• Don’t be afraid to stray outside of your core technology. We focus on ruby, but have had popular talks on
    • Interviewing
    • AI and ML
    • User experience
    • General software design
    • CDNs
  • If you have facilities for it, remote presentations are great. This opens up who can speak at your talk to a lot more people. We’ve had guests from Google and AWS and the founder/owner of SideKiq come, at zero additional cost.
  • Recording talks is something that I think has a lot of value, but we’ve had a hard time getting that done. If you do record the talk, make sure to get permission (some folks are ok with it, some speakers are not).

Actually finding the speakers is of course crucial.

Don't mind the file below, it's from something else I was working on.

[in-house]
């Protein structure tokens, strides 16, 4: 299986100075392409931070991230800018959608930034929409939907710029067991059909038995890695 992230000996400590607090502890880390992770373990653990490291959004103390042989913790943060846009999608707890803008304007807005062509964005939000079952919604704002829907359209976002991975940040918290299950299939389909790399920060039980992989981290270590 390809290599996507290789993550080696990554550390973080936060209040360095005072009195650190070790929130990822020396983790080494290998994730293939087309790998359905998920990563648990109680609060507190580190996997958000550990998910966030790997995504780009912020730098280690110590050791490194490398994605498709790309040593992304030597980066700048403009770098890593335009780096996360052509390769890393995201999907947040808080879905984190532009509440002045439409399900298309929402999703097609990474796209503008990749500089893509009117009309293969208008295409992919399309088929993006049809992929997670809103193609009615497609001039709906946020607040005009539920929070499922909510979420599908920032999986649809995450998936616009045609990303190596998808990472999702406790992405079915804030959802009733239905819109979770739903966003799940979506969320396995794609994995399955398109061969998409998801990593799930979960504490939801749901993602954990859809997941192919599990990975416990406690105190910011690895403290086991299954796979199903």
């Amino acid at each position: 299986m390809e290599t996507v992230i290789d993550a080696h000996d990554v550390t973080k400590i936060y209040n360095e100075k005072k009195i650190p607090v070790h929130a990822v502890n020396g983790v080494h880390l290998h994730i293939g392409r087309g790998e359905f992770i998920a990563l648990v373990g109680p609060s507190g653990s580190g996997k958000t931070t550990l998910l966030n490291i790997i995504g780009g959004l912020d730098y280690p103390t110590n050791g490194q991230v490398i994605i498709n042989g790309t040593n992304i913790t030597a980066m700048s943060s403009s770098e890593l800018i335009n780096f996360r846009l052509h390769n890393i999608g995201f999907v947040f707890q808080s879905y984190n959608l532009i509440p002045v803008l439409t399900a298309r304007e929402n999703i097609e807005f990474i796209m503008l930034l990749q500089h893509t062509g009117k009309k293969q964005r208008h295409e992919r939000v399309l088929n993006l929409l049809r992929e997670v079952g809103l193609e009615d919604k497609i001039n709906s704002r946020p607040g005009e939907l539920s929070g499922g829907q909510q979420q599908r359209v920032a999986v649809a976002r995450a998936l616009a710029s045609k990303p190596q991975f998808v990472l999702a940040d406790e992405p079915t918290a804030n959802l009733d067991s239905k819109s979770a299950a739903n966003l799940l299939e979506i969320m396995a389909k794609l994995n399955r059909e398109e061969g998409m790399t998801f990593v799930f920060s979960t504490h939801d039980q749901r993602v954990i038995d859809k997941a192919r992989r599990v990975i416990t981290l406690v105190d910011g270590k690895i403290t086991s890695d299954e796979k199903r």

• Whenever possible, schedule the talks as far ahead of time as you can. I just use a google spreadsheet to keep track of speakers and follow up a month or two ahead of time.
    • Sometimes people cancel (travel and personal events happen) and it’s nice to know about it ahead of time.
  • Since you know who the experts are in your group, you can often ask them to fill in if a speaker has to bail. (It’s extra nice if one of the meetup organizers has a talk in their back pocket.)
  • To find speakers, put the call out where people are:
    • Slack workspaces and channels around the technology
    • On a website (this is super low effort once you have a website up). A website is a great place to put topic ideas, audience size, expected length, etc.
    • At the meetup. At every meetup I put a plug in for speaking.
    • Twitter is full of people that might be good speakers.
    • Anyone you have coffee with.
  • I also always ask people that I meet. You know those “so what do you do” conversations you have? Always be on the lookout for someone who is doing something that might be interesting to your meetup.